According to the United Nations Conference on Trade and Development’s latest World Investment Report Overview 2014, foreign direct investment (FDI) inflows to China reached $124 billion last year, while outflows rose to $101 billion. The Report anticipates that outflows will surpass inflows within the next few years, changing China from a net recipient of FDI to a net supplier. This change will affect China’s external balance sheet, and its response to financial crises.
China’s foreign assets have traditionally been overwhelmingly concentrated in foreign exchange reserves. In 2011, for example, reserves accounted for two-thirds of all the country’s foreign assets. While the central bank’s holdings of foreign currencies (mostly held as U.S. Treasury securities) allowed it to deter any speculative currency attacks, they carried a low rate of return. That return fell even further during and after the global financial crisis as the Federal Reserve drove down interest rates, both short- and long-term. Therefore, China’s assets have not been very profitable. In addition, the foreign exchange reserves have lost value over time as the dollar depreciated. Menzie Chinn has pointed out that the political theater in Washington, DC only heightened Chinese concerns about their holdings of dollars.
A very large proportion of China’s foreign liabilities, on the other hand, has consisted largely of FDI; in 2011, the share of FDI in foreign liabilities was 59%. These investments were very profitable for the foreign firms that held them, producing a substantial stream of income. Consequently, as Yu Yongding, director of the Institute of World Economics and Politics at the Chinese Academy of Social Sciences has emphasized, China’s net return on international investments has usually been negative, despite its status as a net international creditor. China’s net international investment position in 2011 represented +21% of its GDP, but it recorded a negative net primary income flow of about -1% of its GDP.
More assets held in the form of FDI, therefore, will raise the income that China receives from its assets. Holding FDI in other countries will also give China a chance to diversify the currency composition of its assets. But there is a downside: equity holders share the risks of the ventures they own. In the past, this meant that China’s negative net FDI position acted as a crisis buffer. China’s net primary income turned positive in 2007 and 2008; its foreign exchange assets continued to pay returns, while the return on domestic FDI fell due to the global financial crisis. Moreover, a decline in the value of FDI as well as portfolio equity lowered China’s liabilities, contributing to an improvement in the net international investment position.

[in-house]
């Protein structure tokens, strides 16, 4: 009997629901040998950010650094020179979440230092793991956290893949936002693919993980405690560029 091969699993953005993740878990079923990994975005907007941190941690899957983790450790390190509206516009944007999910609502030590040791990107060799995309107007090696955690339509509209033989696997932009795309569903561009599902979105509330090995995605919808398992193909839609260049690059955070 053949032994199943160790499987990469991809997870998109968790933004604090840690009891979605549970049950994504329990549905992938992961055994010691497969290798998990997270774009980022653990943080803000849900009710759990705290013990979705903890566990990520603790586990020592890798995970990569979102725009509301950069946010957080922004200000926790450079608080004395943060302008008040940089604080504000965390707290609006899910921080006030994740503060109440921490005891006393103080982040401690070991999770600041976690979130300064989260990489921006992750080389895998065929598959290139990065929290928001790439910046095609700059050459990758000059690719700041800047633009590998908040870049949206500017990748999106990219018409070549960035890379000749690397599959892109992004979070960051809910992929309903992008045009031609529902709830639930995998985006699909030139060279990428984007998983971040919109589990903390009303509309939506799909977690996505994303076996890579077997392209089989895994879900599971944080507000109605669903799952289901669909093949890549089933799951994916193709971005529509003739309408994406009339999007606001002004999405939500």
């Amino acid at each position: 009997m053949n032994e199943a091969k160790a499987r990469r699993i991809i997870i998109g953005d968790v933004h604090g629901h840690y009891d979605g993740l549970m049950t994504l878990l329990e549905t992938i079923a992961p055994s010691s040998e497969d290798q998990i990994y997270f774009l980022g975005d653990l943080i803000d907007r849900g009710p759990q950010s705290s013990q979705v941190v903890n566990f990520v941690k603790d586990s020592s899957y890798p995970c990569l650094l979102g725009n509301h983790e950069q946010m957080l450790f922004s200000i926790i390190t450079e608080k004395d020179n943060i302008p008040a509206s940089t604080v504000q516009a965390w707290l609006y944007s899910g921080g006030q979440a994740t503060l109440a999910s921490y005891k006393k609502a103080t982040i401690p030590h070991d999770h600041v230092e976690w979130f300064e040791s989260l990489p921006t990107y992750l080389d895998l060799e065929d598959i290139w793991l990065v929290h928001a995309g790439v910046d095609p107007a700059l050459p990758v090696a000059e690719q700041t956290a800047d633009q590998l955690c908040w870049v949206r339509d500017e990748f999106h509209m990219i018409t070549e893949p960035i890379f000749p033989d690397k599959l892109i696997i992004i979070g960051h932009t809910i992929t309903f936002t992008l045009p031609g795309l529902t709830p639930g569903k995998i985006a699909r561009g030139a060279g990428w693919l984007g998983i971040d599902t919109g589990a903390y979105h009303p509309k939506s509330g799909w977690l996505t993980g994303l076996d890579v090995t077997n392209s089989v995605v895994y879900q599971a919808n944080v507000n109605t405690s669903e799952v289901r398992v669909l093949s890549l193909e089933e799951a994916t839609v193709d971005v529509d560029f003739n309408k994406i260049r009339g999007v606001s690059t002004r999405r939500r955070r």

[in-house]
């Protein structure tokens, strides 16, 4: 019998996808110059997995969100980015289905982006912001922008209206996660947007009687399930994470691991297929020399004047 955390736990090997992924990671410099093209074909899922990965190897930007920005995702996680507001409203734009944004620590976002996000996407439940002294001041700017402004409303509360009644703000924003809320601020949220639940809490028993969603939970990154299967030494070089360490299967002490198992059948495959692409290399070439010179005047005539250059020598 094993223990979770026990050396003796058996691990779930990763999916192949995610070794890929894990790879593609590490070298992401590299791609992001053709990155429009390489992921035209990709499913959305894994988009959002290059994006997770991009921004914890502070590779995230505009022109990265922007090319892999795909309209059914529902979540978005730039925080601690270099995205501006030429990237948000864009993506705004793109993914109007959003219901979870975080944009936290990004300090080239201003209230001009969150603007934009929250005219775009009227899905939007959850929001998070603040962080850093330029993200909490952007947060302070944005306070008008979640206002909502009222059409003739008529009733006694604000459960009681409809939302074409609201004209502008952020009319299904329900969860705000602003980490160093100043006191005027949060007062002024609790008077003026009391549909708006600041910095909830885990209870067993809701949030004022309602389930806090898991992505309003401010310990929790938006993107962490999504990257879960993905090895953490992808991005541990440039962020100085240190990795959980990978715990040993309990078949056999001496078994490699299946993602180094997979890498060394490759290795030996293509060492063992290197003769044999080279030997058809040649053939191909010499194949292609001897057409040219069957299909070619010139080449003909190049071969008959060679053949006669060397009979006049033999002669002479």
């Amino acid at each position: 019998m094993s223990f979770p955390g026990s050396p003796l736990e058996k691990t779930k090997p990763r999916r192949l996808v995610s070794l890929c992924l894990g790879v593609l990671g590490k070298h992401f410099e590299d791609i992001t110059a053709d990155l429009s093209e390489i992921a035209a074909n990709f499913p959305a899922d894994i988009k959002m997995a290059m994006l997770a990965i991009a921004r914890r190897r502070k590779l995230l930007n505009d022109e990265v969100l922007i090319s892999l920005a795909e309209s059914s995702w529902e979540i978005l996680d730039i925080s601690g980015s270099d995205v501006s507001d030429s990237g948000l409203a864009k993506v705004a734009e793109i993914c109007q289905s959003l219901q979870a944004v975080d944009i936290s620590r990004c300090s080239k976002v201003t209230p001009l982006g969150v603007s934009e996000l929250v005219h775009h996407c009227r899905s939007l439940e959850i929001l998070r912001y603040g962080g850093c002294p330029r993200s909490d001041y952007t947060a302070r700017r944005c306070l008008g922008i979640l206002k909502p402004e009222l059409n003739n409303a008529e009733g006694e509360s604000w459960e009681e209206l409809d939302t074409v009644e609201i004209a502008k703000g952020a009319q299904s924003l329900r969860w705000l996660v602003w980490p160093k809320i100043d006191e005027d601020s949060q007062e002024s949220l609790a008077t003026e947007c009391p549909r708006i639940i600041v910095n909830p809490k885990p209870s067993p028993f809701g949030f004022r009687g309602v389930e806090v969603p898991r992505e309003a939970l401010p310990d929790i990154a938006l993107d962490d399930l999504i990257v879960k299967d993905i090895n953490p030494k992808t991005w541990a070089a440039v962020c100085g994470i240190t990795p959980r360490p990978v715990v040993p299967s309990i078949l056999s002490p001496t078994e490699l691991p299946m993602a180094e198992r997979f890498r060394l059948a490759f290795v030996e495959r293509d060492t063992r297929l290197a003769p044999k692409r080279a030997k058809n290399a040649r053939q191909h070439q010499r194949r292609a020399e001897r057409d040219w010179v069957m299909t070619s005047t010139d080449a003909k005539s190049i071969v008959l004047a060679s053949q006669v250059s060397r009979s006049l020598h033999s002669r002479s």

China is not unique in the composition of its foreign assets and liabilities. Philip Lane of Trinity College/Dublin has written about the “long debt, short equity” position of many emerging markets, which helped them ride out the economic turbulence of the global crisis. Many advanced economies, on the other hand, were “long equity, short debt,” which while profitable in normal times, exacerbated the decline in their economies when the crisis hit.
China’s situation will change if there is a shift towards a net positive FDI position. The flow of income from foreign assets will become more pro-cyclical. Moreover, those assets will lose value in the event of a downturn. A depreciation of the renminbi would only increase this valuation effect.
Chinese firms traditionally moved abroad to secure reliable supplies of natural resources. More recently, the surge of outward FDI has also reflected aspirations to venture into foreign markets. The movement outward will eventually raise China’s net investment return and provide it with the ability to hold assets in currencies other than the dollar. But it will also diminish the role of FDI liabilities to act as a crisis buffer. This is one factor that should be added to the list of benefits and costs of a change in China’s net FDI position.